Related in: MedlinePlus

PFGE-Southern blot of plasmids from canine and equine C. perfringens strains.Southern blotting of PFGE was performed with DIG-labelled probes for netE and cpe genes. Results from both netE and cpe probes are shown overlayed. In all lanes with two bands, the upper band represents netE and the lower band cpe. M: Mid-Range IIPFG molecular DNA ladder (Kb).
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pone.0122684.g004: PFGE-Southern blot of plasmids from canine and equine C. perfringens strains.Southern blotting of PFGE was performed with DIG-labelled probes for netE and cpe genes. Results from both netE and cpe probes are shown overlayed. In all lanes with two bands, the upper band represents netE and the lower band cpe. M: Mid-Range IIPFG molecular DNA ladder (Kb).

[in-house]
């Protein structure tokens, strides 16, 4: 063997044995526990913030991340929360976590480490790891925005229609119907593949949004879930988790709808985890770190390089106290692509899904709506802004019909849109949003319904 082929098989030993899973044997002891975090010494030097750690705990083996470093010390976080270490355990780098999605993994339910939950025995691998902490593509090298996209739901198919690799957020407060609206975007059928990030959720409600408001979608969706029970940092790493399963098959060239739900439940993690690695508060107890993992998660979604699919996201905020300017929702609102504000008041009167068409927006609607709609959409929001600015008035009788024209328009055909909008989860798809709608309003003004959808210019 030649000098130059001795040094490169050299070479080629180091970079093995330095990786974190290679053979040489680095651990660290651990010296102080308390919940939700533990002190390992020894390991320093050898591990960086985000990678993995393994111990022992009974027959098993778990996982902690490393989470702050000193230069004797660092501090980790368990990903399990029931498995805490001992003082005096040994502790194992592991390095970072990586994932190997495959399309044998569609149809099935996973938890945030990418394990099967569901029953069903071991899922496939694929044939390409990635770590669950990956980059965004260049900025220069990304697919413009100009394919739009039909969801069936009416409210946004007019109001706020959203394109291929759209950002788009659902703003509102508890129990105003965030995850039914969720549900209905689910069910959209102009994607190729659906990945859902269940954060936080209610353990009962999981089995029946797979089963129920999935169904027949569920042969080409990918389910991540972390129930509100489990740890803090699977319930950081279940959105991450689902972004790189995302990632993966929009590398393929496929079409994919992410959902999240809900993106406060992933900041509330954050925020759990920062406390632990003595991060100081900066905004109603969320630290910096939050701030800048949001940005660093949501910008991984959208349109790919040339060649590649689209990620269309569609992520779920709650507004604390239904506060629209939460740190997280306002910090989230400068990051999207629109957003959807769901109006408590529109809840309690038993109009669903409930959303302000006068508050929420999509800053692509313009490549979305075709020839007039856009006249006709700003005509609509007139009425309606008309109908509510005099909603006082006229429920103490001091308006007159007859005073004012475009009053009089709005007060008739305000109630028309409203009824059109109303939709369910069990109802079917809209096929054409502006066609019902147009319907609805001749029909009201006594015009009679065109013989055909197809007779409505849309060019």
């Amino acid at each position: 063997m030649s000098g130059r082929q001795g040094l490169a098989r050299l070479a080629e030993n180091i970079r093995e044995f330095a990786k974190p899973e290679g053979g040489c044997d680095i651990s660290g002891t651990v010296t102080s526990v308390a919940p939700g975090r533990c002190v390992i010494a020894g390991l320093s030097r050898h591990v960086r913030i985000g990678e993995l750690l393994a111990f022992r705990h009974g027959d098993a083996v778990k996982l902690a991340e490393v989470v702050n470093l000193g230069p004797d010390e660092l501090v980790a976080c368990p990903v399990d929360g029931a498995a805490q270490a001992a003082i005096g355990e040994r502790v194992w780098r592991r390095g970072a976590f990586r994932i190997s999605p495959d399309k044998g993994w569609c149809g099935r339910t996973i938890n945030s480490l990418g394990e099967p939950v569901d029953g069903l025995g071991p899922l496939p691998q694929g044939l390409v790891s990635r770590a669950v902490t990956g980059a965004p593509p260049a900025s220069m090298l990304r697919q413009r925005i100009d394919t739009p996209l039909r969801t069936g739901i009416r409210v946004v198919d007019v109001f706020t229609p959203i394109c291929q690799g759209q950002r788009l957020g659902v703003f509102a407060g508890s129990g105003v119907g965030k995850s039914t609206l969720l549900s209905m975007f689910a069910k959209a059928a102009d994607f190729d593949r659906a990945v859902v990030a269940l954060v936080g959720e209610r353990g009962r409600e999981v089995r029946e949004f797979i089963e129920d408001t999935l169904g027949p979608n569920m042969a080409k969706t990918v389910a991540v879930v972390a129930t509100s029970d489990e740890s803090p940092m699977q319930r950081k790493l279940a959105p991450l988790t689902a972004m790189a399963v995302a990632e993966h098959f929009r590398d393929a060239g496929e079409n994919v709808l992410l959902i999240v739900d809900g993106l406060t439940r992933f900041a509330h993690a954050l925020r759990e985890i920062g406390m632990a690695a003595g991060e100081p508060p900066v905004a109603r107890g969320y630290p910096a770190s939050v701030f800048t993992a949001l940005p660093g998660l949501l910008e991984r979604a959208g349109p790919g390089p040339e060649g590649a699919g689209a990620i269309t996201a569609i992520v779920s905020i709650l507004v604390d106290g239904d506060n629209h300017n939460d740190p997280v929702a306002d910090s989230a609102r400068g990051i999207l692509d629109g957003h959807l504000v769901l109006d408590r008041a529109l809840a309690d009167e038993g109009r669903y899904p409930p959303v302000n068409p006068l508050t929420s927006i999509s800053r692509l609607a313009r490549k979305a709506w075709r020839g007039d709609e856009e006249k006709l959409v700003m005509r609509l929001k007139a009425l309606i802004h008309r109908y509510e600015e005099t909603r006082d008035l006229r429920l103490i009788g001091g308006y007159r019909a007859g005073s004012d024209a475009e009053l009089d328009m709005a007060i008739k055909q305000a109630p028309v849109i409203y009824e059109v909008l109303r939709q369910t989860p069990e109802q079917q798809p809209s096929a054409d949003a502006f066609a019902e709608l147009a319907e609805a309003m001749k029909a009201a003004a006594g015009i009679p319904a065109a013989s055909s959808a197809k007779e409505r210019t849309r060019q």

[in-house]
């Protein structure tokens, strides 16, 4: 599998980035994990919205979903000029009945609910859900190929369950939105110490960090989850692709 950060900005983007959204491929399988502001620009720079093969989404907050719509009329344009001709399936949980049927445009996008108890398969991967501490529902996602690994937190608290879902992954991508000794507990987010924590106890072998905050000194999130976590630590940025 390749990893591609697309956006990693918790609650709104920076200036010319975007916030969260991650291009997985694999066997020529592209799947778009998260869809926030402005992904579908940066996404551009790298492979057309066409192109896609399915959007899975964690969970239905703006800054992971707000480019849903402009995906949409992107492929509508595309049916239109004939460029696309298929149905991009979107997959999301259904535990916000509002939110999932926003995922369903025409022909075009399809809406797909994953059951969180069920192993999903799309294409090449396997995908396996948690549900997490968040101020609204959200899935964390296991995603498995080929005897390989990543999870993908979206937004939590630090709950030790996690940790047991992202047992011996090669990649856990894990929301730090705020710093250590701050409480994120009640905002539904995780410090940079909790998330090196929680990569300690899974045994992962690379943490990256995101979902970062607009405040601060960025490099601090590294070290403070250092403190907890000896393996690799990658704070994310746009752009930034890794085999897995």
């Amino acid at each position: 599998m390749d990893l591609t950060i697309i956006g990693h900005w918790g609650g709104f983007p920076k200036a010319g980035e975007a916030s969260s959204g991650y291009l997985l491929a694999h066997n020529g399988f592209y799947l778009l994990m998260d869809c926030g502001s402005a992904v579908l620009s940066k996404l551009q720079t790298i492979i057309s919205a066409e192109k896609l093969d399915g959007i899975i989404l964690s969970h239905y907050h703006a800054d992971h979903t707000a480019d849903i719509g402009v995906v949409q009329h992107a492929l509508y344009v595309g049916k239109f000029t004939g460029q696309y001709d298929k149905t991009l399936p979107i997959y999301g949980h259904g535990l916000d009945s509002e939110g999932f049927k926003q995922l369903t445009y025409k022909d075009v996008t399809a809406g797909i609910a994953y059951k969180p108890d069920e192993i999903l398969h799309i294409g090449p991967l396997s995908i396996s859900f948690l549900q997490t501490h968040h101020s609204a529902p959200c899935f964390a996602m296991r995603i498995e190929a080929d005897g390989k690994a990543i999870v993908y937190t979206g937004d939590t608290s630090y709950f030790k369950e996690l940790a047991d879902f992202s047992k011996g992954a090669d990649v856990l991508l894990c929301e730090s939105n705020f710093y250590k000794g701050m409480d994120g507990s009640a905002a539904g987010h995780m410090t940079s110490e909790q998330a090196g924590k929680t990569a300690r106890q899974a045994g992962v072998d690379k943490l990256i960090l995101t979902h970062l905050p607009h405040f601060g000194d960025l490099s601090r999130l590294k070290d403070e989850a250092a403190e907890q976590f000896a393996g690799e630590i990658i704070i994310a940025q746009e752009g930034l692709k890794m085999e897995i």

Mentions: To determine the presence of large plasmids in equine and canine type A C. perfringens isolates, genomic DNA from six canine and six equine isolates (Table 4) were subjected to PFGE. The PFGE profiles of the canine and equine C. perfringens strains digested with NotI revealed the presence of two to three large plasmids ranging in size from 45–97 kb in all strains (Fig 3 and Table 5). PFGE analysis (Fig 3) shows the diversity of plasmids among these type A isolates and their marked size variations, which were confirmed by PFGE/SB studies (Fig 4). Specifically, the partially sequenced canine type A C. perfringens JFP718 strain carried three large plasmids (Fig 3) in which the netE and cpe genes were on a distinct plasmid (Fig 4). The SBs showed the presence of tcpF in all the large plasmids (data not shown). In addition, cpb2 was identified by SB in the netG plasmid as described in the scaffold 00012 (data not shown) confirming the hypothesis that these two scaffolds represent two distinct plasmids. Interestingly, the non-cytotoxic strains JFP134 (canine) and JFP738 (equine) which showed one and no large plasmids, respectively, were also SB negative for netE (Fig 4).